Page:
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« Reply #20 on: January 18, 2007, 04:29:00 AM »

What is a Joey Bed? I have heard of it but don't know exactly what it is. Can you post a picture?

 I think the jack is a great idea.

Happy Trails,

Paul

Dreamscape
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« Reply #21 on: January 18, 2007, 02:46:26 PM »

What is a Joey Bed? I have heard of it but don't know exactly what it is. Can you post a picture?

 I think the jack is a great idea.

Happy Trails,

Paul

Dreamscape

Hey Dream,

Count yourself lucky to have heard of one but not know what one exactly is. Not like me who once knew what one was but has forgot what one is or looked like LOL

I call it oldtimers, halfhimers or less himmers than I used to have LOL

Dean
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« Reply #22 on: January 18, 2007, 04:18:47 PM »

 Paul.  here is joey web site  www.joeybed.com

            Pete & Jean
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Dreamscape
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« Reply #23 on: January 18, 2007, 04:33:39 PM »

Pete,

Thanks for the website post on Joey Beds.

Looks like a well built slide drawer, handles up to 2,000 lbs on one model.

I bet they are pricey as they don't post any.

Happy Trails,

Paul

Dreamscape
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« Reply #24 on: January 18, 2007, 06:38:55 PM »

Paul, I was able to pick up two Joey beds via craigslist for $400.00  I am happy with the quality of each unit. I would say that you can safely count on 75% of the suggested weight of each unit. There is a bit of flex built into the unit. We wanted just a bit more strength and added a cross member that seems to have done the trick. I have one Joey for the genset at 750 lbs and one for the maintenance/tool box set up at 450 to 500 lbs. I also added a safety pin to provide a second layer of safety. Do not want a genset to come through a door.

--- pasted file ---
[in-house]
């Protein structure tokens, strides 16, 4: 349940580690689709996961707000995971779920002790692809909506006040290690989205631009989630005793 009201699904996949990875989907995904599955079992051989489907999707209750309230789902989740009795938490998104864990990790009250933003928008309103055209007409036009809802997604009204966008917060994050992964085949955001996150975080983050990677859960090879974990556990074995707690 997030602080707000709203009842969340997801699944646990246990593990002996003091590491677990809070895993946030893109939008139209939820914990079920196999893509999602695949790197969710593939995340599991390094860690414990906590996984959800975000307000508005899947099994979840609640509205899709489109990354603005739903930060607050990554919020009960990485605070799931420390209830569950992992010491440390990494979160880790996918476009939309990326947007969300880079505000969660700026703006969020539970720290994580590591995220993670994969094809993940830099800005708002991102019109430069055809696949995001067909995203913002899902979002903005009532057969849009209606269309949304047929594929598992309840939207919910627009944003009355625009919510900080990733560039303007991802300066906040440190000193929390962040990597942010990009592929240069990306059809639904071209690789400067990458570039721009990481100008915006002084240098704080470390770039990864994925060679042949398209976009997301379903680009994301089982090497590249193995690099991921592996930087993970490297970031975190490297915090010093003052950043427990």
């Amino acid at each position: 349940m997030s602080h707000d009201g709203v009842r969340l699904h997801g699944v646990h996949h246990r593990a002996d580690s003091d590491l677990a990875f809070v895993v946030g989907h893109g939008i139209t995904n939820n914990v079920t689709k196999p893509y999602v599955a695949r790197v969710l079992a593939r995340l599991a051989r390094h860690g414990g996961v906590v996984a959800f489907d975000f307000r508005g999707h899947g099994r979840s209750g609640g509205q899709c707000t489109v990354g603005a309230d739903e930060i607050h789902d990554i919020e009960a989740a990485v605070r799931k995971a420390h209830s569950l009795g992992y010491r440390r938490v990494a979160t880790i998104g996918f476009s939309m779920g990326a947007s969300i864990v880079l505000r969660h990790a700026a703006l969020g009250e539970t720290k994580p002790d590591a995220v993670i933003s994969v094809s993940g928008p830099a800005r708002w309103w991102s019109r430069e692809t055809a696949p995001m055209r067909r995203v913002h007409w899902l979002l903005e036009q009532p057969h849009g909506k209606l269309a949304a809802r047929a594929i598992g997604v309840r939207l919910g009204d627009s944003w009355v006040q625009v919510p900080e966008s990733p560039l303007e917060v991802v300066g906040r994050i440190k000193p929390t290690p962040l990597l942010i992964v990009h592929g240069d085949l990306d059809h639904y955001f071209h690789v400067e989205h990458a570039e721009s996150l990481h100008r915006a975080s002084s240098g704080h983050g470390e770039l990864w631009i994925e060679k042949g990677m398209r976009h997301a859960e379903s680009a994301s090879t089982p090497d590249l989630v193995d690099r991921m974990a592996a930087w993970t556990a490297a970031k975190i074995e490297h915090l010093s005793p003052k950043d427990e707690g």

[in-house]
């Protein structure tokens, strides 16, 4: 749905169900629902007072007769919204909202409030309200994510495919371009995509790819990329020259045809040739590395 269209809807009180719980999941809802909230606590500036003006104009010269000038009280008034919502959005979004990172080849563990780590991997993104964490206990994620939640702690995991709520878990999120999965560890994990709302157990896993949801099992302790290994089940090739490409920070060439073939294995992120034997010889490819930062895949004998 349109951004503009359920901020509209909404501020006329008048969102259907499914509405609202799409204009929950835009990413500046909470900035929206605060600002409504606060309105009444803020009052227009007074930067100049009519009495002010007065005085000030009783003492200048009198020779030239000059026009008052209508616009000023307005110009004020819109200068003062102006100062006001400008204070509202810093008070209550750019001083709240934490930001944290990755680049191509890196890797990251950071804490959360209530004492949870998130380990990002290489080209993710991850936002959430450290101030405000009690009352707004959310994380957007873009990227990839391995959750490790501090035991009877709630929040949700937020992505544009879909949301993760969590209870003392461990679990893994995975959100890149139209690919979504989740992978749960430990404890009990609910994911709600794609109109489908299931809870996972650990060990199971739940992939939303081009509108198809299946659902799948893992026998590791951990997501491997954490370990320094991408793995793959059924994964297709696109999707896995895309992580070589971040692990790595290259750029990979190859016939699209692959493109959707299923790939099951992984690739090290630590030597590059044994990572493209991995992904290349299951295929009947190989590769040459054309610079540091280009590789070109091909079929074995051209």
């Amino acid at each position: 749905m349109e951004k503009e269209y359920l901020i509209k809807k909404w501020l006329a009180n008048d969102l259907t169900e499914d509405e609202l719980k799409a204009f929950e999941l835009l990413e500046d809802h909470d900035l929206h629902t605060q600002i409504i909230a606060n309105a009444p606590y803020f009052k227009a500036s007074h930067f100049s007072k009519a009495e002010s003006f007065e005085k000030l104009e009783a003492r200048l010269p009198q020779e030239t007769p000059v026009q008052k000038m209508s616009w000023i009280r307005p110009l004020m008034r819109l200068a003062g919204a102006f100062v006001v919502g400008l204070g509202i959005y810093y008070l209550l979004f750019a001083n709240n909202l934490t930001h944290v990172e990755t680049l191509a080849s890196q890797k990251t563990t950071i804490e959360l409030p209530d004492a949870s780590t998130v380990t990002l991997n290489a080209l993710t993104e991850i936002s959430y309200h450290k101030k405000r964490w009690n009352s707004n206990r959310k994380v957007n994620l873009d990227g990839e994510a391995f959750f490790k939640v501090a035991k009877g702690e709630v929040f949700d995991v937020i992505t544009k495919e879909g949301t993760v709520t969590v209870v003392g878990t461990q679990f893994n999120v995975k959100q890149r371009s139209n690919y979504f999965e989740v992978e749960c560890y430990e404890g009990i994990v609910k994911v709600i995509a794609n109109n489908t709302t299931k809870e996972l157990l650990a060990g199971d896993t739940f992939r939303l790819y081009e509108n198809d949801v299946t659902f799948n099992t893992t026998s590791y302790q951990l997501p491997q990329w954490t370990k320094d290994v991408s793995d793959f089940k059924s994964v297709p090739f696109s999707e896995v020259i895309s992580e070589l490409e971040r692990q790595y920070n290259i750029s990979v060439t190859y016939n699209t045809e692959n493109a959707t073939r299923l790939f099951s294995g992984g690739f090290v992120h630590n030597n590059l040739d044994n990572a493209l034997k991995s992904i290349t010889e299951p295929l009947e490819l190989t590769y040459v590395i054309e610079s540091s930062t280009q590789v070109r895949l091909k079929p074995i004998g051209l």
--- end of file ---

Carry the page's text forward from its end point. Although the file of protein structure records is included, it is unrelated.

I will get pictures this weekend.

The installation was a breeze and the instructions off the joey bed website were very helpful.

Good luck!

Grant

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Grant Goold
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Citrus Heights, California
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« Reply #25 on: January 19, 2007, 04:50:20 AM »

Since I found the square tubing of my frame sitting next to the dumpster where I used to work, total cost was around $200.00 for mine! Not to shabby for home made!  Wink


Ace
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Ace Rossi
Lakeland, Fl. 33810
Prevost H3-40
Dreamscape
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« Reply #26 on: January 19, 2007, 06:08:59 AM »

Ace, I like the cost of yours.

I plan to make the frame myself and line the genset bay with some heat and sound proof material at the same time. The stainless you used for the floor is a great idea.

Happy Trails,

Paul

Dreamscape